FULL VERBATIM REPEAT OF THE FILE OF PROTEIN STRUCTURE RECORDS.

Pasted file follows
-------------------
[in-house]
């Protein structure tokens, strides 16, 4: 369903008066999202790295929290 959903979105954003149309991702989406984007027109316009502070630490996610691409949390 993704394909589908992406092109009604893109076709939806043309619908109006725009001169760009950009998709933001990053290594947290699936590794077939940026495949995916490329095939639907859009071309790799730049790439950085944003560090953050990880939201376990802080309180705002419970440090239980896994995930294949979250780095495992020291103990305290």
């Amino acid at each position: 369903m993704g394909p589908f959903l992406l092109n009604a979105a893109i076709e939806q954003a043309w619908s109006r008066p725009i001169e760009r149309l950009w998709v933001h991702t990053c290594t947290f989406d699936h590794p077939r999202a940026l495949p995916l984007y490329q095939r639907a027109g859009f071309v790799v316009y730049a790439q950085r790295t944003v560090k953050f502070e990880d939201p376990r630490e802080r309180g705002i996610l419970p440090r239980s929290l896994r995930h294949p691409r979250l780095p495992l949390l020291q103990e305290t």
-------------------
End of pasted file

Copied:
[in-house]
């Protein structure tokens, strides 16, 4: 369903008066999202790295929290 959903979105954003149309991702989406984007027109316009502070630490996610691409949390 993704394909589908992406092109009604893109076709939806043309619908109006725009001169760009950009998709933001990053290594947290699936590794077939940026495949995916490329095939639907859009071309790799730049790439950085944003560090953050990880939201376990802080309180705002419970440090239980896994995930294949979250780095495992020291103990305290």
């Amino acid at each position: 369903m993704g394909p589908f959903l992406l092109n009604a979105a893109i076709e939806q954003a043309w619908s109006r008066p725009i001169e760009r149309l950009w998709v933001h991702t990053c290594t947290f989406d699936h590794p077939r999202a940026l495949p995916l984007y490329q095939r639907a027109g859009f071309v790799v316009y730049a790439q950085r790295t944003v560090k953050f502070e990880d939201p376990r630490e802080r309180g705002i996610l419970p440090r239980s929290l896994r995930h294949p691409r979250l780095p495992l949390l020291q103990e305290t």